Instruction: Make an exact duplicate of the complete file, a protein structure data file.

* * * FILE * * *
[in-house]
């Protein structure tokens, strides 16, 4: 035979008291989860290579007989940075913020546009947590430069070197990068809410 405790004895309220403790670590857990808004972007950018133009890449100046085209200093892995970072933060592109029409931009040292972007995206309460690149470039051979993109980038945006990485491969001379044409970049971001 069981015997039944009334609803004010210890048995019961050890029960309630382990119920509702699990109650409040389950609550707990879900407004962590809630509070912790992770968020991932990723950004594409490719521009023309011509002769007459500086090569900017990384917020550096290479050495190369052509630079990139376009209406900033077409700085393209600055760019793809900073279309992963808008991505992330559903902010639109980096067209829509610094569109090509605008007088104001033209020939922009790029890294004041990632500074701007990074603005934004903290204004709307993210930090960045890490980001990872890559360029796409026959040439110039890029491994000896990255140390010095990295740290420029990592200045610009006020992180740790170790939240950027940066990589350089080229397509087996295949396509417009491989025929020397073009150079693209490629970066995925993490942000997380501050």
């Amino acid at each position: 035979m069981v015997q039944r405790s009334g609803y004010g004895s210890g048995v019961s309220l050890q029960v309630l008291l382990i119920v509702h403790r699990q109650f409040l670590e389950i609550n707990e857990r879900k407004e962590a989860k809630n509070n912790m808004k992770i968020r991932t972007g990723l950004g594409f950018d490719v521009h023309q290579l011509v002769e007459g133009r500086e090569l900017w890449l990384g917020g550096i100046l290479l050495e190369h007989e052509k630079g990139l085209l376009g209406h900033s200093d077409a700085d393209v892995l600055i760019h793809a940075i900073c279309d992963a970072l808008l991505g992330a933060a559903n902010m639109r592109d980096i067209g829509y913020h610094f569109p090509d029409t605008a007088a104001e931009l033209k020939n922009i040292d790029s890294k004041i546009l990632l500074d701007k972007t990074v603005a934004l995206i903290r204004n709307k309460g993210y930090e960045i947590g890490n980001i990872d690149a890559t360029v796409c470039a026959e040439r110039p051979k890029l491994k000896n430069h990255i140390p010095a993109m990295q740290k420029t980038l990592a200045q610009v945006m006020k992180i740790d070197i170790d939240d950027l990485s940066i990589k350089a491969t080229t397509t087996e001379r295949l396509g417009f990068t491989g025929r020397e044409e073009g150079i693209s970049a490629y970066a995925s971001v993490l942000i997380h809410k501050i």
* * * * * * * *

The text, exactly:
[in-house]
């Protein structure tokens, strides 16, 4: 035979008291989860290579007989940075913020546009947590430069070197990068809410 405790004895309220403790670590857990808004972007950018133009890449100046085209200093892995970072933060592109029409931009040292972007995206309460690149470039051979993109980038945006990485491969001379044409970049971001 069981015997039944009334609803004010210890048995019961050890029960309630382990119920509702699990109650409040389950609550707990879900407004962590809630509070912790992770968020991932990723950004594409490719521009023309011509002769007459500086090569900017990384917020550096290479050495190369052509630079990139376009209406900033077409700085393209600055760019793809900073279309992963808008991505992330559903902010639109980096067209829509610094569109090509605008007088104001033209020939922009790029890294004041990632500074701007990074603005934004903290204004709307993210930090960045890490980001990872890559360029796409026959040439110039890029491994000896990255140390010095990295740290420029990592200045610009006020992180740790170790939240950027940066990589350089080229397509087996295949396509417009491989025929020397073009150079693209490629970066995925993490942000997380501050």
């Amino acid at each position: 035979m069981v015997q039944r405790s009334g609803y004010g004895s210890g048995v019961s309220l050890q029960v309630l008291l382990i119920v509702h403790r699990q109650f409040l670590e389950i609550n707990e857990r879900k407004e962590a989860k809630n509070n912790m808004k992770i968020r991932t972007g990723l950004g594409f950018d490719v521009h023309q290579l011509v002769e007459g133009r500086e090569l900017w890449l990384g917020g550096i100046l290479l050495e190369h007989e052509k630079g990139l085209l376009g209406h900033s200093d077409a700085d393209v892995l600055i760019h793809a940075i900073c279309d992963a970072l808008l991505g992330a933060a559903n902010m639109r592109d980096i067209g829509y913020h610094f569109p090509d029409t605008a007088a104001e931009l033209k020939n922009i040292d790029s890294k004041i546009l990632l500074d701007k972007t990074v603005a934004l995206i903290r204004n709307k309460g993210y930090e960045i947590g890490n980001i990872d690149a890559t360029v796409c470039a026959e040439r110039p051979k890029l491994k000896n430069h990255i140390p010095a993109m990295q740290k420029t980038l990592a200045q610009v945006m006020k992180i740790d070197i170790d939240d950027l990485s940066i990589k350089a491969t080229t397509t087996e001379r295949l396509g417009f990068t491989g025929r020397e044409e073009g150079i693209s970049a490629y970066a995925s971001v993490l942000i997380h809410k501050i």